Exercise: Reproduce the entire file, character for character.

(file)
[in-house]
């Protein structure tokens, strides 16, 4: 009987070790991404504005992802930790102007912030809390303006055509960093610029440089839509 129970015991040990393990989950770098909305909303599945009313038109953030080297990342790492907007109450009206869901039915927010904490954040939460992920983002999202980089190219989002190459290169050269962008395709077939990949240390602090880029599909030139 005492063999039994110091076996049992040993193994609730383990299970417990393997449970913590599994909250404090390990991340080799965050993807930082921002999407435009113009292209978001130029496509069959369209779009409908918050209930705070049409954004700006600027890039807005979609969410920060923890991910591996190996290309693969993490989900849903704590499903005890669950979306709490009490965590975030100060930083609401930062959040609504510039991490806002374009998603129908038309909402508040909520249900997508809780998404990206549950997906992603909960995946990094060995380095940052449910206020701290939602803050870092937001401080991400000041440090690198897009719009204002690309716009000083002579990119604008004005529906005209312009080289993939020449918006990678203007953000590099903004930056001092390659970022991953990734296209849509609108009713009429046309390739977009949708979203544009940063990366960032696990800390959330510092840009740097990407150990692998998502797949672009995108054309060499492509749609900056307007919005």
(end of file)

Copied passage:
[in-house]
């Protein structure tokens, strides 16, 4: 009987070790991404504005992802930790102007912030809390303006055509960093610029440089839509 129970015991040990393990989950770098909305909303599945009313038109953030080297990342790492907007109450009206869901039915927010904490954040939460992920983002999202980089190219989002190459290169050269962008395709077939990949240390602090880029599909030139 005492063999039994110091076996049992040993193994609730383990299970417990393997449970913590599994909250404090390990991340080799965050993807930082921002999407435009113009292209978001130029496509069959369209779009409908918050209930705070049409954004700006600027890039807005979609969410920060923890991910591996190996290309693969993490989900849903704590499903005890669950979306709490009490965590975030100060930083609401930062959040609504510039991490806002374009998603129908038309909402508040909520249900997508809780998404990206549950997906992603909960995946990094060995380095940052449910206020701290939602803050870092937001401080991400000041440090690198897009719009204002690309716009000083002579990119604008004005529906005209312009080289993939020449918006990678203007953000590099903004930056001092390659970022991953990734296209849509609108009713009429046309390739977009949708979203544009940063990366960032696990800390959330510092840009740097990407150990692998998502797949672009995108054309060499492509749609900056307007919005």